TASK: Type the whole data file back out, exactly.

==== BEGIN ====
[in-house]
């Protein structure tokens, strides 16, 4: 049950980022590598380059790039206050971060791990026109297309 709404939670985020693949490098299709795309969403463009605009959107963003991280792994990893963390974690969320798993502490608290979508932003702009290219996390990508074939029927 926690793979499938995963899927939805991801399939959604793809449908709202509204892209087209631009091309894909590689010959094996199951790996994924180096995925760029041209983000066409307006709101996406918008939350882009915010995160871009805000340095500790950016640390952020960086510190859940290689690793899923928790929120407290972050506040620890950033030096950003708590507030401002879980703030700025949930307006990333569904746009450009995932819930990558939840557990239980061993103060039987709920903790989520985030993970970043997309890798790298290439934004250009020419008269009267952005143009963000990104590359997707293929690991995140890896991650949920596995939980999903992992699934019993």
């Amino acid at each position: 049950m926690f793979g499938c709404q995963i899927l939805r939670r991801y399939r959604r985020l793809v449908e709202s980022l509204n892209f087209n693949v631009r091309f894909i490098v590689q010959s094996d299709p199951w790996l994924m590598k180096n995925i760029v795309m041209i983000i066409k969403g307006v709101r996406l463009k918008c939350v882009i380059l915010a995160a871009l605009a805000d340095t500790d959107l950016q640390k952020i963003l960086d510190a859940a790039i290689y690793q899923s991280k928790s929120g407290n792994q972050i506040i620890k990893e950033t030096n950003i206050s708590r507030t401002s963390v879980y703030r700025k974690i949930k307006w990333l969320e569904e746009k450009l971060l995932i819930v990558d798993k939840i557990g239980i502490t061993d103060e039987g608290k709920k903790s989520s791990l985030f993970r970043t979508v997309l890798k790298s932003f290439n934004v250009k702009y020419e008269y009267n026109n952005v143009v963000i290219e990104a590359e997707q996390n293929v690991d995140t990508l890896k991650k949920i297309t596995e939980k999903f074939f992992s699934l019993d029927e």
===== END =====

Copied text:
[in-house]
């Protein structure tokens, strides 16, 4: 049950980022590598380059790039206050971060791990026109297309 709404939670985020693949490098299709795309969403463009605009959107963003991280792994990893963390974690969320798993502490608290979508932003702009290219996390990508074939029927 926690793979499938995963899927939805991801399939959604793809449908709202509204892209087209631009091309894909590689010959094996199951790996994924180096995925760029041209983000066409307006709101996406918008939350882009915010995160871009805000340095500790950016640390952020960086510190859940290689690793899923928790929120407290972050506040620890950033030096950003708590507030401002879980703030700025949930307006990333569904746009450009995932819930990558939840557990239980061993103060039987709920903790989520985030993970970043997309890798790298290439934004250009020419008269009267952005143009963000990104590359997707293929690991995140890896991650949920596995939980999903992992699934019993």
């Amino acid at each position: 049950m926690f793979g499938c709404q995963i899927l939805r939670r991801y399939r959604r985020l793809v449908e709202s980022l509204n892209f087209n693949v631009r091309f894909i490098v590689q010959s094996d299709p199951w790996l994924m590598k180096n995925i760029v795309m041209i983000i066409k969403g307006v709101r996406l463009k918008c939350v882009i380059l915010a995160a871009l605009a805000d340095t500790d959107l950016q640390k952020i963003l960086d510190a859940a790039i290689y690793q899923s991280k928790s929120g407290n792994q972050i506040i620890k990893e950033t030096n950003i206050s708590r507030t401002s963390v879980y703030r700025k974690i949930k307006w990333l969320e569904e746009k450009l971060l995932i819930v990558d798993k939840i557990g239980i502490t061993d103060e039987g608290k709920k903790s989520s791990l985030f993970r970043t979508v997309l890798k790298s932003f290439n934004v250009k702009y020419e008269y009267n026109n952005v143009v963000i290219e990104a590359e997707q996390n293929v690991d995140t990508l890896k991650k949920i297309t596995e939980k999903f074939f992992s699934l019993d029927e």